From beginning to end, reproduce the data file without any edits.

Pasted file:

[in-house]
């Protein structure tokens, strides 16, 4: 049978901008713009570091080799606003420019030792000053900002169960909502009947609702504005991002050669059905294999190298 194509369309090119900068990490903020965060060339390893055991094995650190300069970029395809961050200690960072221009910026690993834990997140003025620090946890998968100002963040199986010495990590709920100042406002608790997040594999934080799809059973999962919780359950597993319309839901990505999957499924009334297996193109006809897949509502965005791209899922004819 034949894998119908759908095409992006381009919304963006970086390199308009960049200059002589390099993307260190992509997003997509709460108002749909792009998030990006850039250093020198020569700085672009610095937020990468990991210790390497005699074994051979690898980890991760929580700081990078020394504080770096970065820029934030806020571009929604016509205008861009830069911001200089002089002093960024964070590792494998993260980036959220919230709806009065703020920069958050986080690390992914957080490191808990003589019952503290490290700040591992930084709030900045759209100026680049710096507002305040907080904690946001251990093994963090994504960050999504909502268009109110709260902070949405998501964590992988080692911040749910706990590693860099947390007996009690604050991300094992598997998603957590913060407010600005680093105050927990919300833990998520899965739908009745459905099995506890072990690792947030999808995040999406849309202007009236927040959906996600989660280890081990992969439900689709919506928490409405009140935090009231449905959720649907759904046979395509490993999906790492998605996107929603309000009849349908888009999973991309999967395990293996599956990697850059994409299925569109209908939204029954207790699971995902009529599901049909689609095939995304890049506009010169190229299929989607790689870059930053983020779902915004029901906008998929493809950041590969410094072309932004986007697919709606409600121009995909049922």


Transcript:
[in-house]
């Protein structure tokens, strides 16, 4: 049978901008713009570091080799606003420019030792000053900002169960909502009947609702504005991002050669059905294999190298 194509369309090119900068990490903020965060060339390893055991094995650190300069970029395809961050200690960072221009910026690993834990997140003025620090946890998968100002963040199986010495990590709920100042406002608790997040594999934080799809059973999962919780359950597993319309839901990505999957499924009334297996193109006809897949509502965005791209899922004819 034949894998119908759908095409992006381009919304963006970086390199308009960049200059002589390099993307260190992509997003997509709460108002749909792009998030990006850039250093020198020569700085672009610095937020990468990991210790390497005699074994051979690898980890991760929580700081990078020394504080770096970065820029934030806020571009929604016509205008861009830069911001200089002089002093960024964070590792494998993260980036959220919230709806009065703020920069958050986080690390992914957080490191808990003589019952503290490290700040591992930084709030900045759209100026680049710096507002305040907080904690946001251990093994963090994504960050999504909502268009109110709260902070949405998501964590992988080692911040749910706990590693860099947390007996009690604050991300094992598997998603957590913060407010600005680093105050927990919300833990998520899965739908009745459905099995506890072990690792947030999808995040999406849309202007009236927040959906996600989660280890081990992969439900689709919506928490409405009140935090009231449905959720649907759904046979395509490993999906790492998605996107929603309000009849349908888009999973991309999967395990293996599956990697850059994409299925569109209908939204029954207790699971995902009529599901049909689609095939995304890049506009010169190229299929989607790689870059930053983020779902915004029901906008998929493809950041590969410094072309932004986007697919709606409600121009995909049922």